A new trail dedicated to Manx artist Archibald Knox is set to open this week.

The event will include sites related to the famous Manxman from all over the island.

Archibald Knox was born in Cronkbourne near Douglas and is renowned in the arts world for his metalwork and jewellery.

He also produced other forms of artwork such as war memorials and gravestones, many of which have stood the test of time and are still visible to this day.

The information on the trail can be accessed via QR codes, located on or near the various sights on the trail, which you can scan on your mobile device.

A QR code is a square of pixels that allows the user to follow a link on mobile device by taking a picture of the code.

The code will then take you to a webpage, which will teach the reader about the significance of the site to Mr Knox’s life and work.

Chris Hobdall, managing director of the Archibald Knox Forum charity, said: ‘We would like as any people as possible to find out about Archibald Knox and the things he did.

‘Most people not from the island know him as a person that did metalwork and jewellery, but here there are graves, war memorials and illuminated prints etc.’

The trail includes his Kensington Arts, formerly the Douglas School of Arts, where he honed his craft, and Braddan Cemetery, which is where he is buried, along with his parents and two siblings.

It is also where his first-ever grave design can be found.

The trail goes all over the island but focuses particularly on Douglas, as he was born and schooled there.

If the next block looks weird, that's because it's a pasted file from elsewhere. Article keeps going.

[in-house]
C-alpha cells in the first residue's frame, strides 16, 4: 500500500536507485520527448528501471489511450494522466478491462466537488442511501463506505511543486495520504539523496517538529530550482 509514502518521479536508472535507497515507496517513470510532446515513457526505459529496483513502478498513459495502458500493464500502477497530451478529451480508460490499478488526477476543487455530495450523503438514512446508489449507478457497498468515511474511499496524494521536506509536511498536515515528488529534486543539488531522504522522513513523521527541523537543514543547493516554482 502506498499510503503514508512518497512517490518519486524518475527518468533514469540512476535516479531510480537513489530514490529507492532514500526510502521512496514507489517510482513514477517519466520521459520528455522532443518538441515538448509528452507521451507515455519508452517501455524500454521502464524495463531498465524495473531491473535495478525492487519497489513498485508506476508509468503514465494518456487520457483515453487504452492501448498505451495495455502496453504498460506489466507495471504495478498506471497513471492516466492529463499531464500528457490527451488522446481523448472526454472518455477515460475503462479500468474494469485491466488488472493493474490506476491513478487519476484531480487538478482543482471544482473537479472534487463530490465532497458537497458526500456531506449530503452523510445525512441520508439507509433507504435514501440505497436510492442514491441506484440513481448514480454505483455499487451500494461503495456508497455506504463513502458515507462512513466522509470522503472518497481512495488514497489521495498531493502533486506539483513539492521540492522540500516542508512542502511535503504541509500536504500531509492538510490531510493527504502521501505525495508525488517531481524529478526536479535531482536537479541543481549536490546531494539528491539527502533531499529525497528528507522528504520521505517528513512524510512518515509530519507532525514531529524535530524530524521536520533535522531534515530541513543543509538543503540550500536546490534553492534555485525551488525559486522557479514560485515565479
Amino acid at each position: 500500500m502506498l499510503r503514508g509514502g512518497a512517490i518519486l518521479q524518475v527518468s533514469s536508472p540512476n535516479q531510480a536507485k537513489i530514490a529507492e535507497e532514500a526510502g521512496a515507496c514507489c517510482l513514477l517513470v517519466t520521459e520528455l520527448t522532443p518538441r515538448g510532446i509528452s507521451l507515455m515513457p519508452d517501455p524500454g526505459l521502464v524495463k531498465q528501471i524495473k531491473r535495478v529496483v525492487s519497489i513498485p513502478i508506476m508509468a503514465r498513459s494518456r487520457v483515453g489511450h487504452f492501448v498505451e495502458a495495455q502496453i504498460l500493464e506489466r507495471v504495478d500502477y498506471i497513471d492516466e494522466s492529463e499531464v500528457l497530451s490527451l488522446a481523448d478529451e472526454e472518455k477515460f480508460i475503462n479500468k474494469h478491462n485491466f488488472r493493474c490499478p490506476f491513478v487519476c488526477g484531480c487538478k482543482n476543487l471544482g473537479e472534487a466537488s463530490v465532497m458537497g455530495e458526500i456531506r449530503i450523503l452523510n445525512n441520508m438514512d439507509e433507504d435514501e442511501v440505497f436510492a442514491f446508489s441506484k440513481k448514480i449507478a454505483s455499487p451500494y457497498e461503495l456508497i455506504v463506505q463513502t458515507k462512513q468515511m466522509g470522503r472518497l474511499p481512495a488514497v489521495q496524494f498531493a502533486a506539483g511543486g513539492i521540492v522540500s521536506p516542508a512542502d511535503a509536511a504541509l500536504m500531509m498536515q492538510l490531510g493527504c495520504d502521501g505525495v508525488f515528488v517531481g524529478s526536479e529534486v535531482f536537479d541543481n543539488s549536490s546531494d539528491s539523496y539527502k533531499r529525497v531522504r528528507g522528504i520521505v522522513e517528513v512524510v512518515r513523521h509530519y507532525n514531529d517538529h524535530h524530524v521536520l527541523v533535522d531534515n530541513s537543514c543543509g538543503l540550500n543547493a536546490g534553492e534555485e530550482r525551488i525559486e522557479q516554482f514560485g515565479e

Mr Hobdall said: ‘The research for the information on the trail has taken five to six years overall to curate.

‘When I’m gone, people will find other piece of information but the is a very good starting point.’

The trail includes 27 sites on the Isle of Man that cover 60 places of interest regarding Knox, including his outdoor designs and details of his life.

There will also be leaflets available at visitor centres, hotels, libraries and public houses throughout the island in time for the summer season for those who cannot use the QR code technology.

The leaflets include separate maps available for the trail, on for the Douglas area, which has a high concentration of points along the trail, and another map for the wider Isle of Man.

The Archibald Knox Forum has been operating since 2017, after the Archibald Knox Society was disbanded following the death of its director Liam O’Neill in 2014.

The Archibald Knox Forum was given grants by the Isle of Man Artist Council, Culture Vannin and Visit Isle of Man to help build the trail.

Mr Hobdall said: ‘Although this trail has been an awful lot of work, I just hope that its something that the Manx public and visitors to the island will really appreciate and enjoy.

‘Without grants like the ones we have received we wouldn’t be able to take anything of this size on at all.’